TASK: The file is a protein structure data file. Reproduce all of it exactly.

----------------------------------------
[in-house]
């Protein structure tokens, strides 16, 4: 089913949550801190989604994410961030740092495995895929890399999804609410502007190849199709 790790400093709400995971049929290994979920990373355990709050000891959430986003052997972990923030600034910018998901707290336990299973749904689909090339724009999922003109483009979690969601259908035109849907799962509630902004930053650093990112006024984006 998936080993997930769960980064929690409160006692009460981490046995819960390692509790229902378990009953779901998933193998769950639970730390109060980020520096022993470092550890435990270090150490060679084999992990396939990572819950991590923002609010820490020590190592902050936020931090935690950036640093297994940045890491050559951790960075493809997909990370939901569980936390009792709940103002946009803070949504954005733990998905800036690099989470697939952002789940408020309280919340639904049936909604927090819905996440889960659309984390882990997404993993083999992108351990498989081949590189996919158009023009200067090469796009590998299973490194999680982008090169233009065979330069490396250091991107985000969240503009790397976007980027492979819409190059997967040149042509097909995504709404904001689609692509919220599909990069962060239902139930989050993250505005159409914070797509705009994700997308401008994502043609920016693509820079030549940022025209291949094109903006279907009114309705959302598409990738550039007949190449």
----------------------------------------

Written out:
[in-house]
């Protein structure tokens, strides 16, 4: 089913949550801190989604994410961030740092495995895929890399999804609410502007190849199709 790790400093709400995971049929290994979920990373355990709050000891959430986003052997972990923030600034910018998901707290336990299973749904689909090339724009999922003109483009979690969601259908035109849907799962509630902004930053650093990112006024984006 998936080993997930769960980064929690409160006692009460981490046995819960390692509790229902378990009953779901998933193998769950639970730390109060980020520096022993470092550890435990270090150490060679084999992990396939990572819950991590923002609010820490020590190592902050936020931090935690950036640093297994940045890491050559951790960075493809997909990370939901569980936390009792709940103002946009803070949504954005733990998905800036690099989470697939952002789940408020309280919340639904049936909604927090819905996440889960659309984390882990997404993993083999992108351990498989081949590189996919158009023009200067090469796009590998299973490194999680982008090169233009065979330069490396250091991107985000969240503009790397976007980027492979819409190059997967040149042509097909995504709404904001689609692509919220599909990069962060239902139930989050993250505005159409914070797509705009994700997308401008994502043609920016693509820079030549940022025209291949094109903006279907009114309705959302598409990738550039007949190449």